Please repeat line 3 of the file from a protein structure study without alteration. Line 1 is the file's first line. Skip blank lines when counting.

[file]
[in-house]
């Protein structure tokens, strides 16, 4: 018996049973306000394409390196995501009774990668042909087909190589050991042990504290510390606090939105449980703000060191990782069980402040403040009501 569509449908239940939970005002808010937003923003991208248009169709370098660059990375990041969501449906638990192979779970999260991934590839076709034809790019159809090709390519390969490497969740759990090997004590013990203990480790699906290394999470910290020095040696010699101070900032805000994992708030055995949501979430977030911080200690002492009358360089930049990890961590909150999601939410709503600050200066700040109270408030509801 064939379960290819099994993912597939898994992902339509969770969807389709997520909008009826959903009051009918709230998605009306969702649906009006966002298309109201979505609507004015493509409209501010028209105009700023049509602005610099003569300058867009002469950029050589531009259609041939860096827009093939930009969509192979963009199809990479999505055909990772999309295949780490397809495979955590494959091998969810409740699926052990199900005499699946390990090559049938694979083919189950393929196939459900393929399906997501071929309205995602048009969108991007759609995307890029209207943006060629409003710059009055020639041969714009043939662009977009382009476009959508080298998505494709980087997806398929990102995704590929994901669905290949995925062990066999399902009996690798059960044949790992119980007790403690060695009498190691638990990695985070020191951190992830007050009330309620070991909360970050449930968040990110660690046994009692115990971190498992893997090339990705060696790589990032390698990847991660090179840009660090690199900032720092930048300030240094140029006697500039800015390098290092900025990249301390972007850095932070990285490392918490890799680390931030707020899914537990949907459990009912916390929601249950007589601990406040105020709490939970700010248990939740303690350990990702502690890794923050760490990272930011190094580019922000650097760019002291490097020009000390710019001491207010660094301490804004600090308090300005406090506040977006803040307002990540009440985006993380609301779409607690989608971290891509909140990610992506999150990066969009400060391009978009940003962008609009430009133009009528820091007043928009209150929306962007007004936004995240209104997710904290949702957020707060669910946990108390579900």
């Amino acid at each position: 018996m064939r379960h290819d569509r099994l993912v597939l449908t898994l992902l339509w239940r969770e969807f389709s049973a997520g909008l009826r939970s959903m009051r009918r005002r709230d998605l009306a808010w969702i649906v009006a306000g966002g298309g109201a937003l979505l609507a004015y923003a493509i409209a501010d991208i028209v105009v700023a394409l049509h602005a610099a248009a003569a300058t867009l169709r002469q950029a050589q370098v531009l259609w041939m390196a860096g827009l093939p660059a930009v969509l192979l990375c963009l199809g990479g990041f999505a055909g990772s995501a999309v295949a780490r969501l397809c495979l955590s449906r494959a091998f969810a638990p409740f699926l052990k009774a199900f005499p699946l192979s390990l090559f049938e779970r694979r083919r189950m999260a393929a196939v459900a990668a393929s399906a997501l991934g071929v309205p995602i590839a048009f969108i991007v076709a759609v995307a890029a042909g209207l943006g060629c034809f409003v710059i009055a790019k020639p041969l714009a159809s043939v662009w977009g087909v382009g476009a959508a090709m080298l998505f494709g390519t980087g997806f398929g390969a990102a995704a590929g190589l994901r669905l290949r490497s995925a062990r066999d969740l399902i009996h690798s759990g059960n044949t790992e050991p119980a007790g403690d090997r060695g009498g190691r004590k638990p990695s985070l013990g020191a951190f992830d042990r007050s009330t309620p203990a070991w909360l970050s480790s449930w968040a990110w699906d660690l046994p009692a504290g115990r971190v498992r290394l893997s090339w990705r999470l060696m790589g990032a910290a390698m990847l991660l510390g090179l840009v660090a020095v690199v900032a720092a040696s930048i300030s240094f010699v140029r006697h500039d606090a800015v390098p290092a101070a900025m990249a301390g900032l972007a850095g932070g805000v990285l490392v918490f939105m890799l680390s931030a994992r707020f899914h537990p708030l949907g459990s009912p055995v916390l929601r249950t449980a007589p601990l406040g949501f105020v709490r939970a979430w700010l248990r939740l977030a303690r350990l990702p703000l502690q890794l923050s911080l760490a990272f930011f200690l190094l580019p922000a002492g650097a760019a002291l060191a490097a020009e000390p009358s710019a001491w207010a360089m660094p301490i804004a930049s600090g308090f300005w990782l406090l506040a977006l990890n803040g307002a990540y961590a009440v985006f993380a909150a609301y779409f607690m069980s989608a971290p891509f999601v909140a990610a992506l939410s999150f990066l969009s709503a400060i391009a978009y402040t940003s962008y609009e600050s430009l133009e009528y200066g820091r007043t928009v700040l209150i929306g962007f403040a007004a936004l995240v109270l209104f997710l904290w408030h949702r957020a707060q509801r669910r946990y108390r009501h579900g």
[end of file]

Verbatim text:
């Amino acid at each position: 018996m064939r379960h290819d569509r099994l993912v597939l449908t898994l992902l339509w239940r969770e969807f389709s049973a997520g909008l009826r939970s959903m009051r009918r005002r709230d998605l009306a808010w969702i649906v009006a306000g966002g298309g109201a937003l979505l609507a004015y923003a493509i409209a501010d991208i028209v105009v700023a394409l049509h602005a610099a248009a003569a300058t867009l169709r002469q950029a050589q370098v531009l259609w041939m390196a860096g827009l093939p660059a930009v969509l192979l990375c963009l199809g990479g990041f999505a055909g990772s995501a999309v295949a780490r969501l397809c495979l955590s449906r494959a091998f969810a638990p409740f699926l052990k009774a199900f005499p699946l192979s390990l090559f049938e779970r694979r083919r189950m999260a393929a196939v459900a990668a393929s399906a997501l991934g071929v309205p995602i590839a048009f969108i991007v076709a759609v995307a890029a042909g209207l943006g060629c034809f409003v710059i009055a790019k020639p041969l714009a159809s043939v662009w977009g087909v382009g476009a959508a090709m080298l998505f494709g390519t980087g997806f398929g390969a990102a995704a590929g190589l994901r669905l290949r490497s995925a062990r066999d969740l399902i009996h690798s759990g059960n044949t790992e050991p119980a007790g403690d090997r060695g009498g190691r004590k638990p990695s985070l013990g020191a951190f992830d042990r007050s009330t309620p203990a070991w909360l970050s480790s449930w968040a990110w699906d660690l046994p009692a504290g115990r971190v498992r290394l893997s090339w990705r999470l060696m790589g990032a910290a390698m990847l991660l510390g090179l840009v660090a020095v690199v900032a720092a040696s930048i300030s240094f010699v140029r006697h500039d606090a800015v390098p290092a101070a900025m990249a301390g900032l972007a850095g932070g805000v990285l490392v918490f939105m890799l680390s931030a994992r707020f899914h537990p708030l949907g459990s009912p055995v916390l929601r249950t449980a007589p601990l406040g949501f105020v709490r939970a979430w700010l248990r939740l977030a303690r350990l990702p703000l502690q890794l923050s911080l760490a990272f930011f200690l190094l580019p922000a002492g650097a760019a002291l060191a490097a020009e000390p009358s710019a001491w207010a360089m660094p301490i804004a930049s600090g308090f300005w990782l406090l506040a977006l990890n803040g307002a990540y961590a009440v985006f993380a909150a609301y779409f607690m069980s989608a971290p891509f999601v909140a990610a992506l939410s999150f990066l969009s709503a400060i391009a978009y402040t940003s962008y609009e600050s430009l133009e009528y200066g820091r007043t928009v700040l209150i929306g962007f403040a007004a936004l995240v109270l209104f997710l904290w408030h949702r957020a707060q509801r669910r946990y108390r009501h579900g």